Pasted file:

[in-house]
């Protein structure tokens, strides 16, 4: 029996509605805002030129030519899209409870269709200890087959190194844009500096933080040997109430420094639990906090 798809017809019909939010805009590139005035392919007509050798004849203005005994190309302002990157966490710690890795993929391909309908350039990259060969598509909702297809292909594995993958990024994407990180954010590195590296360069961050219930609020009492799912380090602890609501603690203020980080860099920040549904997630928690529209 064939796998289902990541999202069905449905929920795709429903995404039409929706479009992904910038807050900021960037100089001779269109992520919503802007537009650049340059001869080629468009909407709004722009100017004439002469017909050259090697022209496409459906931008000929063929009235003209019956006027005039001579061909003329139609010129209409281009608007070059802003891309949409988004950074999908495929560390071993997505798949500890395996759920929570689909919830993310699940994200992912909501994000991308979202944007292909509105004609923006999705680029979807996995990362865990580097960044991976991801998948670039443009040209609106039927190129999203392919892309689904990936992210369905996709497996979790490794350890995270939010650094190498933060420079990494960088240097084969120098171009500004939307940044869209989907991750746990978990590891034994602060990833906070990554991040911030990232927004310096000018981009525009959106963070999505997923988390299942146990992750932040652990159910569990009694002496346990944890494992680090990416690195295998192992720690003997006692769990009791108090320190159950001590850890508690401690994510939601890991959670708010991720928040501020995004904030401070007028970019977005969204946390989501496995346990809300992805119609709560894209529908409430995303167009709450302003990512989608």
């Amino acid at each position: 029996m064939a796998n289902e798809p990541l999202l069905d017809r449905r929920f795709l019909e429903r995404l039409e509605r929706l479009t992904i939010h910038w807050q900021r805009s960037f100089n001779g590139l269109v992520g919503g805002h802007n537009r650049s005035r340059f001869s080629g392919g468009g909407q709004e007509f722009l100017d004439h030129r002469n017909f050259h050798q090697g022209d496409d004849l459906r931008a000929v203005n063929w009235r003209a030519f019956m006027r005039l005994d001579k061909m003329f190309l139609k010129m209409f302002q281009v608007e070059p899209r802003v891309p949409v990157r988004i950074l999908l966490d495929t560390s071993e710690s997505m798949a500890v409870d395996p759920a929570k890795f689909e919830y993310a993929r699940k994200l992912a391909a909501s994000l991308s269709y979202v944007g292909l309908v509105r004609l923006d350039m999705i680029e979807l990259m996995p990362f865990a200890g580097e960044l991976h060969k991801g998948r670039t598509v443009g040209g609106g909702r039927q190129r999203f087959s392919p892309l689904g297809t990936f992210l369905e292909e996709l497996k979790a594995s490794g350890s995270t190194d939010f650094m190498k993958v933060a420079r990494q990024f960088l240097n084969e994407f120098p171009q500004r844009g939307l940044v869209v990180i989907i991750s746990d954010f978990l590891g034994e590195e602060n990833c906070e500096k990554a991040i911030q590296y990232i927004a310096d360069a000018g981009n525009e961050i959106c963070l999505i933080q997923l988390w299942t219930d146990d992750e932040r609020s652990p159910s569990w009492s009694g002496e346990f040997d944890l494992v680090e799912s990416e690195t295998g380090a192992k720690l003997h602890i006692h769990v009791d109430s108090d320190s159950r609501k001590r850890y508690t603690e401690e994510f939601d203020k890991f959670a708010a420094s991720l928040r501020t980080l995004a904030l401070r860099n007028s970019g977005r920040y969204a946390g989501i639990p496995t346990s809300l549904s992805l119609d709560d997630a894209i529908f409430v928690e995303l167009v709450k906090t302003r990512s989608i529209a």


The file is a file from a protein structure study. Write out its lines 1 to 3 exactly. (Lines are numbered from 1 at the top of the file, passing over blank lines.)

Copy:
[in-house]
């Protein structure tokens, strides 16, 4: 029996509605805002030129030519899209409870269709200890087959190194844009500096933080040997109430420094639990906090 798809017809019909939010805009590139005035392919007509050798004849203005005994190309302002990157966490710690890795993929391909309908350039990259060969598509909702297809292909594995993958990024994407990180954010590195590296360069961050219930609020009492799912380090602890609501603690203020980080860099920040549904997630928690529209 064939796998289902990541999202069905449905929920795709429903995404039409929706479009992904910038807050900021960037100089001779269109992520919503802007537009650049340059001869080629468009909407709004722009100017004439002469017909050259090697022209496409459906931008000929063929009235003209019956006027005039001579061909003329139609010129209409281009608007070059802003891309949409988004950074999908495929560390071993997505798949500890395996759920929570689909919830993310699940994200992912909501994000991308979202944007292909509105004609923006999705680029979807996995990362865990580097960044991976991801998948670039443009040209609106039927190129999203392919892309689904990936992210369905996709497996979790490794350890995270939010650094190498933060420079990494960088240097084969120098171009500004939307940044869209989907991750746990978990590891034994602060990833906070990554991040911030990232927004310096000018981009525009959106963070999505997923988390299942146990992750932040652990159910569990009694002496346990944890494992680090990416690195295998192992720690003997006692769990009791108090320190159950001590850890508690401690994510939601890991959670708010991720928040501020995004904030401070007028970019977005969204946390989501496995346990809300992805119609709560894209529908409430995303167009709450302003990512989608």
């Amino acid at each position: 029996m064939a796998n289902e798809p990541l999202l069905d017809r449905r929920f795709l019909e429903r995404l039409e509605r929706l479009t992904i939010h910038w807050q900021r805009s960037f100089n001779g590139l269109v992520g919503g805002h802007n537009r650049s005035r340059f001869s080629g392919g468009g909407q709004e007509f722009l100017d004439h030129r002469n017909f050259h050798q090697g022209d496409d004849l459906r931008a000929v203005n063929w009235r003209a030519f019956m006027r005039l005994d001579k061909m003329f190309l139609k010129m209409f302002q281009v608007e070059p899209r802003v891309p949409v990157r988004i950074l999908l966490d495929t560390s071993e710690s997505m798949a500890v409870d395996p759920a929570k890795f689909e919830y993310a993929r699940k994200l992912a391909a909501s994000l991308s269709y979202v944007g292909l309908v509105r004609l923006d350039m999705i680029e979807l990259m996995p990362f865990a200890g580097e960044l991976h060969k991801g998948r670039t598509v443009g040209g609106g909702r039927q190129r999203f087959s392919p892309l689904g297809t990936f992210l369905e292909e996709l497996k979790a594995s490794g350890s995270t190194d939010f650094m190498k993958v933060a420079r990494q990024f960088l240097n084969e994407f120098p171009q500004r844009g939307l940044v869209v990180i989907i991750s746990d954010f978990l590891g034994e590195e602060n990833c906070e500096k990554a991040i911030q590296y990232i927004a310096d360069a000018g981009n525009e961050i959106c963070l999505i933080q997923l988390w299942t219930d146990d992750e932040r609020s652990p159910s569990w009492s009694g002496e346990f040997d944890l494992v680090e799912s990416e690195t295998g380090a192992k720690l003997h602890i006692h769990v009791d109430s108090d320190s159950r609501k001590r850890y508690t603690e401690e994510f939601d203020k890991f959670a708010a420094s991720l928040r501020t980080l995004a904030l401070r860099n007028s970019g977005r920040y969204a946390g989501i639990p496995t346990s809300l549904s992805l119609d709560d997630a894209i529908f409430v928690e995303l167009v709450k906090t302003r990512s989608i529209a």